... you are making the slaves for your taking, A new band is joined to the old; While the horrified matrons your juvenile patrons In vain would bring back to the fold. ...
— Echoes from the Sabine Farm • Roswell Martin Field and Eugene Field

... wiping the sweat from his temples. In performing this operation, the handkerchief happened to be folded into double, treble, or quadruple, and it was found that an exact impress of the Saviour's visage was indelibly stamped on every fold! These portraits, they say, have been preserved, and are certainly venerated as sacred relics in different places. One is exhibited in Rome, another in Padua, and a third in Jaen, in Andalusia. A ...
— Roman Catholicism in Spain • Anonymous

... the evening by the sight of suicide. Why do we ever have lights?" said the exquisite, laying himself down softly on a sofa. When the lamp was brought in, Jack became visible stretched out in an attitude of perfect repose and tranquillity, with a quiet conscience written in every fold of his scrupulous apparel. As for Frank, on the contrary, he was still in morning dress, and was biting his nails, and had a cloud upon his brow which the sudden light disclosed like a traitor before he was prepared for it. Between the two brothers such a contrast was visible that it was not ...
— The Perpetual Curate • Mrs [Margaret] Oliphant

... just sufficient batter to cover the bottom, shake the pan over a somewhat fierce heat, running a knife round the edges to loosen them. When brown on the under side, toss or turn over the pancake and brown on the other side, fold and lay on ...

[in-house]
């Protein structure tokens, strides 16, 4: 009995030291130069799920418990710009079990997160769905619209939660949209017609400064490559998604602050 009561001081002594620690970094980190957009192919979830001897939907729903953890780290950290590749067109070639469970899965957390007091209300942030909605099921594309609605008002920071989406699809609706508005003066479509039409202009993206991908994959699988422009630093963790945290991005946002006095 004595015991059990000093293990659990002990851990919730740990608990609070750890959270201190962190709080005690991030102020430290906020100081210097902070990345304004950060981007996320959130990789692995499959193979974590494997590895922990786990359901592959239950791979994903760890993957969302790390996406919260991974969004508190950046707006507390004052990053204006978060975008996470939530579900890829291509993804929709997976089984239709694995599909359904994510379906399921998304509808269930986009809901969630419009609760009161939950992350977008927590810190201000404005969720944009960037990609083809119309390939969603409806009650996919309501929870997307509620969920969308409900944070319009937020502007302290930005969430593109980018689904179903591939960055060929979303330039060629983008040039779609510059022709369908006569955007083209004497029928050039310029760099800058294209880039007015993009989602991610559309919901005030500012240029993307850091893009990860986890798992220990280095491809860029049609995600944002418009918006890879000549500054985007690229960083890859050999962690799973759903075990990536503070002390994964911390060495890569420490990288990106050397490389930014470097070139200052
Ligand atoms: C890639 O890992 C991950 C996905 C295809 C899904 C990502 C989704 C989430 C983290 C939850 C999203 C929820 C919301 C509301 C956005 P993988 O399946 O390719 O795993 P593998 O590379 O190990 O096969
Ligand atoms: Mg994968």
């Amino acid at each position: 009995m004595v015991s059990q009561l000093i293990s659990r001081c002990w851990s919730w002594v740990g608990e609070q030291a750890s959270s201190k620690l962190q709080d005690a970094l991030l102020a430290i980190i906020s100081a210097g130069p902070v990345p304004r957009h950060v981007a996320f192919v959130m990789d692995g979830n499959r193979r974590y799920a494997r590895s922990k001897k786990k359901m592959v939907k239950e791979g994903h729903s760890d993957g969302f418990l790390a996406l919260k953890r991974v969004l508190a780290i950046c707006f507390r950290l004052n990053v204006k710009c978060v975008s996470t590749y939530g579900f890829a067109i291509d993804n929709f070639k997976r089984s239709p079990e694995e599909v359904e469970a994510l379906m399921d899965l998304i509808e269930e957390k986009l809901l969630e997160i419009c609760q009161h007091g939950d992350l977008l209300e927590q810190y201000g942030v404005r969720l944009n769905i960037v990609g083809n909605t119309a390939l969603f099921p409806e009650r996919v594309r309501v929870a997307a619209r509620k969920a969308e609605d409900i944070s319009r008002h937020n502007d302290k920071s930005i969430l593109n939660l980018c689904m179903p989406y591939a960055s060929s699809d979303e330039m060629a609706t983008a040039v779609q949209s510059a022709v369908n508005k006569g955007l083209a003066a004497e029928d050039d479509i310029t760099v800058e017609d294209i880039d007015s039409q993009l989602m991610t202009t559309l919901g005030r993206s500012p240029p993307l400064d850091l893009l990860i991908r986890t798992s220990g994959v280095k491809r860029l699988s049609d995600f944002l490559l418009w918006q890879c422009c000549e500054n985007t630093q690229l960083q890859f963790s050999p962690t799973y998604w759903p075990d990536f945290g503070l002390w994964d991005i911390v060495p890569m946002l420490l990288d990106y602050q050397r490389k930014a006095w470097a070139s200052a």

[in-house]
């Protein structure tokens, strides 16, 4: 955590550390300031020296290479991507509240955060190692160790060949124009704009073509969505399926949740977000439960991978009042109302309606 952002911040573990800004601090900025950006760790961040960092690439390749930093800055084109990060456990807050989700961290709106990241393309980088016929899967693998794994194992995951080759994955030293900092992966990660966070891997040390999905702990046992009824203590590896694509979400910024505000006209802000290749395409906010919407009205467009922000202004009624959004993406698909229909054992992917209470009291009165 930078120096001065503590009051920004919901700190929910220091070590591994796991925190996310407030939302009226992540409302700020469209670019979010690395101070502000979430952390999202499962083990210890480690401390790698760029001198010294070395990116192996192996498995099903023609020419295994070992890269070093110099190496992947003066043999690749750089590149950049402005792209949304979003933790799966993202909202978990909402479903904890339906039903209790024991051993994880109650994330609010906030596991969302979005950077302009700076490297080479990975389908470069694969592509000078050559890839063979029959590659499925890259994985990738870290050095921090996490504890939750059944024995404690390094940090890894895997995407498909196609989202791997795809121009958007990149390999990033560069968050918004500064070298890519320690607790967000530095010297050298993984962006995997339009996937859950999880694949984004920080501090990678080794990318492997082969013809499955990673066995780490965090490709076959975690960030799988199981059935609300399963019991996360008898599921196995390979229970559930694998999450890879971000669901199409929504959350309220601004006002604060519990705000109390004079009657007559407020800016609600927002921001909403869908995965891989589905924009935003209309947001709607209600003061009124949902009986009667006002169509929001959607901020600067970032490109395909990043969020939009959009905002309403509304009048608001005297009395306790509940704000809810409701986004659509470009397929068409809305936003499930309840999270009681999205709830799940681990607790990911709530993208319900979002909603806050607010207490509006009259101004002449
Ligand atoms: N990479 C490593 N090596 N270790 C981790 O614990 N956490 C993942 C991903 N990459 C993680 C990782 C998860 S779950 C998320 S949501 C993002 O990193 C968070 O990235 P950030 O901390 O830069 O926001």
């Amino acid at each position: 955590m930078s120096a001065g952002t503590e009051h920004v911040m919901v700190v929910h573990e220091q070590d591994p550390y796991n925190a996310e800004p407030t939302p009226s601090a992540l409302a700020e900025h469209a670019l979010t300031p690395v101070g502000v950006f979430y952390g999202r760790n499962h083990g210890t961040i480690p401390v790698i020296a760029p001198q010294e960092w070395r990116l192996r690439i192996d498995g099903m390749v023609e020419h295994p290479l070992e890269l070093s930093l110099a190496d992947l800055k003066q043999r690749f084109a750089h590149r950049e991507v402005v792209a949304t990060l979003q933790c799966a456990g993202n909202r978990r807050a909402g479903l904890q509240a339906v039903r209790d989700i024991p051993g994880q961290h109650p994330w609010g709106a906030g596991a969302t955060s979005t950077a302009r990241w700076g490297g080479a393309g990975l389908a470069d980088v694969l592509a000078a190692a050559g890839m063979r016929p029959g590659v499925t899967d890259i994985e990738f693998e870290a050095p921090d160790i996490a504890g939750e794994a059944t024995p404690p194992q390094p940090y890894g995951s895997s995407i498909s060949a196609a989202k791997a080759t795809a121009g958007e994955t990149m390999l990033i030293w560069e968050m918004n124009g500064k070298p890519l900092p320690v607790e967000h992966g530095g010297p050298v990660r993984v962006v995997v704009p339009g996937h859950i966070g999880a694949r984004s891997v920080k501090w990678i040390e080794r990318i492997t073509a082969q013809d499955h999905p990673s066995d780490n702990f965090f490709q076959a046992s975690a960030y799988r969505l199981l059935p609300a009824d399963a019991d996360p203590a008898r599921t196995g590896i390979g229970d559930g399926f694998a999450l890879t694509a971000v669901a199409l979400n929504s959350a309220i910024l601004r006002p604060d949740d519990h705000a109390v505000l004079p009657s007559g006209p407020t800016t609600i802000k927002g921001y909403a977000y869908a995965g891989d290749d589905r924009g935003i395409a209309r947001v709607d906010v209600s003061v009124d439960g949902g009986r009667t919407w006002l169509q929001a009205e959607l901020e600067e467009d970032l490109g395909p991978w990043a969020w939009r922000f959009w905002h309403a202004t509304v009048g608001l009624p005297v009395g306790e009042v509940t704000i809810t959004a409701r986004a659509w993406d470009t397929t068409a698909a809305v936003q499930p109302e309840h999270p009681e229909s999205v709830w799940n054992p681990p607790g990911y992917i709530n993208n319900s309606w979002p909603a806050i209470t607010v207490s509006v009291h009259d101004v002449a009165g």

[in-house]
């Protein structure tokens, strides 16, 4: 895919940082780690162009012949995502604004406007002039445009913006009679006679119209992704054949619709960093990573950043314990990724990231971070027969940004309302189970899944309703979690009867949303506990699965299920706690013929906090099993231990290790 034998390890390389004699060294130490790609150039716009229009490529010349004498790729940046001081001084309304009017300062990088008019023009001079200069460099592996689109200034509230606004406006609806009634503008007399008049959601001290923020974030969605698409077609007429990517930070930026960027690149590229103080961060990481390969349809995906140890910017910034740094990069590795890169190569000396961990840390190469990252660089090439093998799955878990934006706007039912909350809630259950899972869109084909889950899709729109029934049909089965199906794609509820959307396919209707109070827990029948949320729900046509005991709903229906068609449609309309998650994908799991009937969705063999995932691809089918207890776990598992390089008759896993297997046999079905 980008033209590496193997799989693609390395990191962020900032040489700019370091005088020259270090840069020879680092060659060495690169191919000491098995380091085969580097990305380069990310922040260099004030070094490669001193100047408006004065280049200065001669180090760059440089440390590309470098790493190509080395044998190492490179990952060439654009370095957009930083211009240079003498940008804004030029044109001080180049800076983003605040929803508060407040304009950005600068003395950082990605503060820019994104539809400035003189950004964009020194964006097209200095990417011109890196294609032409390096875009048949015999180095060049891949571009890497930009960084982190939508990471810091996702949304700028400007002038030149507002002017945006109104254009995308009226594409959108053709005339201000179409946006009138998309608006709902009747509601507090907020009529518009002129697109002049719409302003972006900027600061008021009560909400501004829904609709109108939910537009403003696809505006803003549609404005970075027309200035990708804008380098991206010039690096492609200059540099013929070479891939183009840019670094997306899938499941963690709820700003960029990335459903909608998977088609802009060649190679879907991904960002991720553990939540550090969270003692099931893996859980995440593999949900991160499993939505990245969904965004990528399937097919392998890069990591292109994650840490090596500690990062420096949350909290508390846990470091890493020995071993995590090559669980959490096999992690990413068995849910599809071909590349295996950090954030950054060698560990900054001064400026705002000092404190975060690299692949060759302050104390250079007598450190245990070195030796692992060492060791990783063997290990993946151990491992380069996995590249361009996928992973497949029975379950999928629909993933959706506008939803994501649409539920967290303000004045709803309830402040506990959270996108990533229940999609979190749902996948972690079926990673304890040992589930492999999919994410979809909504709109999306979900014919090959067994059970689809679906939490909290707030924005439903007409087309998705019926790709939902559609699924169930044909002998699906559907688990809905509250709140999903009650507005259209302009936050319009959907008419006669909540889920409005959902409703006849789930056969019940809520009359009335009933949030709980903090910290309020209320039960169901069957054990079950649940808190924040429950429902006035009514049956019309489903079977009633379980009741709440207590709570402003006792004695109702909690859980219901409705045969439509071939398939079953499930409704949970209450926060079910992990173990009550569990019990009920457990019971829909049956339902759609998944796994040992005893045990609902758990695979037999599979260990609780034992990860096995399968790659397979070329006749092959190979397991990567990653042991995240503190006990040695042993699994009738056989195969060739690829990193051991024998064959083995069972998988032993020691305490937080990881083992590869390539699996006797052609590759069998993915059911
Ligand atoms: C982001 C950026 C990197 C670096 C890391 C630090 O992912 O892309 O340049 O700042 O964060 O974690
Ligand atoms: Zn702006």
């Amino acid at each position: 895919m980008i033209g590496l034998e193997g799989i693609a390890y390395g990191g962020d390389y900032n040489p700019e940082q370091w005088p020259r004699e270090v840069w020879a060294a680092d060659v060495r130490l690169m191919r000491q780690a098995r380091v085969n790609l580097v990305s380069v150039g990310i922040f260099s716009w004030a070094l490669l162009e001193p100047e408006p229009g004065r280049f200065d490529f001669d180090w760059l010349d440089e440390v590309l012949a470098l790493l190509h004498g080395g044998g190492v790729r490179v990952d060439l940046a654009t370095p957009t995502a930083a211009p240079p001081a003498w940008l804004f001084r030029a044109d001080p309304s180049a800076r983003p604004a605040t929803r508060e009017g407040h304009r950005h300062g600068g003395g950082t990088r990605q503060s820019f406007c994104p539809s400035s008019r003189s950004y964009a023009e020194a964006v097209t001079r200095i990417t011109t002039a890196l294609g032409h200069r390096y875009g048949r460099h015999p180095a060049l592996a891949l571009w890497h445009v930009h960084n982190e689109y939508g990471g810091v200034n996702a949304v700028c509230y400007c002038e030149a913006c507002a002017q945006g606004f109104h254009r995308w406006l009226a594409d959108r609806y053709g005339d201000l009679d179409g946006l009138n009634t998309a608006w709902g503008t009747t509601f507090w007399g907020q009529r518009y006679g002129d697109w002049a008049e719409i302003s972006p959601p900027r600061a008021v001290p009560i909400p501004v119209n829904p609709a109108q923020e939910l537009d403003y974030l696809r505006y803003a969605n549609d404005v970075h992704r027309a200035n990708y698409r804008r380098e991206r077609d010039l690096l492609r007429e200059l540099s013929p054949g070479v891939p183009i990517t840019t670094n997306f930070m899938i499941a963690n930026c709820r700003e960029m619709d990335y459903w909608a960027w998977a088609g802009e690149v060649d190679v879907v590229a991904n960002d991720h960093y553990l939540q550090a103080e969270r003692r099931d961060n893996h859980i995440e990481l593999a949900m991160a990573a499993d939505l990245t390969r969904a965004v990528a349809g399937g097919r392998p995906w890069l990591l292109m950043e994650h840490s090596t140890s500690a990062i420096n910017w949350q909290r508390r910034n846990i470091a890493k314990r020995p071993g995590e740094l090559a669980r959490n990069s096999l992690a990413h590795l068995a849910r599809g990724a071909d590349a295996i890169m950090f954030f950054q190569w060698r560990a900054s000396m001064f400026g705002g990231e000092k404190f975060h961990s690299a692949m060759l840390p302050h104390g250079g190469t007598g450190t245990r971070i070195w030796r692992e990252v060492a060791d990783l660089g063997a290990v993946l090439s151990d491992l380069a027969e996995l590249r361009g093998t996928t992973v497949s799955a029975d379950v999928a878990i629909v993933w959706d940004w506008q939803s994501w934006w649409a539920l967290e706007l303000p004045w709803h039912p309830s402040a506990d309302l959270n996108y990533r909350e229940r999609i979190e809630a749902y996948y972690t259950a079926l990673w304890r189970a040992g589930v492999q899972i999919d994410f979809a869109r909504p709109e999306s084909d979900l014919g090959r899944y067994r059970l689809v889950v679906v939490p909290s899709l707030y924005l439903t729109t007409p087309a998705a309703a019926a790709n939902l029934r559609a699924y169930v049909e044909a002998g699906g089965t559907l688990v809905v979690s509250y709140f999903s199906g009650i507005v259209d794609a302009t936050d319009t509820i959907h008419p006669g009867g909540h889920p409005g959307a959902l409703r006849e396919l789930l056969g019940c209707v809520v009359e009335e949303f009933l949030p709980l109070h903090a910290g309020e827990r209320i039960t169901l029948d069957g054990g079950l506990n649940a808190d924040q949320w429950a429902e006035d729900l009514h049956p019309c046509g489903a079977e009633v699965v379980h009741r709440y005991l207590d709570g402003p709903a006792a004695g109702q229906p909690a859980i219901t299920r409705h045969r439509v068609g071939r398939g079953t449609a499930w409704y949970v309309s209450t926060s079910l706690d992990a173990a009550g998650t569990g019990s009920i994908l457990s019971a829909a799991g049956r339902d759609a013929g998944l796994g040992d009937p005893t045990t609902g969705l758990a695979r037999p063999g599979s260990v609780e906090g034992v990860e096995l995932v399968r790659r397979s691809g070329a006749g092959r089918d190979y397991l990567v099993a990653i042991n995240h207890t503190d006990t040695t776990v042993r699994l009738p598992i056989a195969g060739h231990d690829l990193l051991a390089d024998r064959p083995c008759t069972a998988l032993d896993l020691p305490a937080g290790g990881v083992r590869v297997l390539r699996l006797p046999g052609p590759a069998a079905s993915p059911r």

— New Vegetarian Dishes • Mrs. Bowdich

... when I fold up a letter I am ashamed of it; but it is your own fault. The last thing I should think of would be troubling your lordship with such insipid stuff, if you did not command it. Lady Strafford will bear me testimony how often ...
— Letters of Horace Walpole, V4 • Horace Walpole

... the people in their quaint costumes. One of Mme. Mesdag's pictures, afterward exhibited at Berlin, is thus described: "On this canvas we see the moon, just as she has broken through a gray cloud, spreading her silvery sheen over the sleepy land; in the centre we are given a sheep-fold, at the door of which a flock of sheep are jostling and pushing each other, all eager to enter their place of rest. The wave-like movement of these animals is particularly graceful and cleverly done. A little shepherdess is guiding them, as anxious to get them in as they are to enter, for this means ...
— Women in the fine arts, from the Seventh Century B.C. to the Twentieth Century A.D. • Clara Erskine Clement

... than I had been for hours before. Mr Treherne was a man of business, and a prosperous one too, or surely he had no right to place before the dozen corpulent gentlemen whom I met on my arrival—a dinner, towards which the viscera of princes might have turned without ruffling a fold of their intestinal dignity. I partook of the feast—that is to say, I sat at the groaning table, and, like a cautious and dyspeptic man, I eat roast beef—toujours roast beef, and nothing else—appeased my thirst with grateful claret, and retired at last ...
— Blackwood's Edinburgh Magazine — Volume 54, No. 335, September 1843 • Various

... to do it," returned Elizabeth gently. And then she brought a low chair to his side, and placed herself where he could see her. He would lie for hours contentedly watching her as she worked or read to him. Sometimes the thin hand would touch a fold of her dress caressingly, as though even that were sacred to him, and not a change of the speaking face or an intonation of her voice would ...
— Herb of Grace • Rosa Nouchette Carey

... it was paint!" she said, speaking over her shoulder to the mahout, who, unperceived, held a fold of her white cloak in his hand. "This is paint, surely," she added, running a finger-tip down the vermilion and white lines which covered the ...
— Leonie of the Jungle • Joan Conquest

... into camp every boy should know how to wash, dry and fold his own flannel shirt, ...
— Healthful Sports for Boys • Alfred Rochefort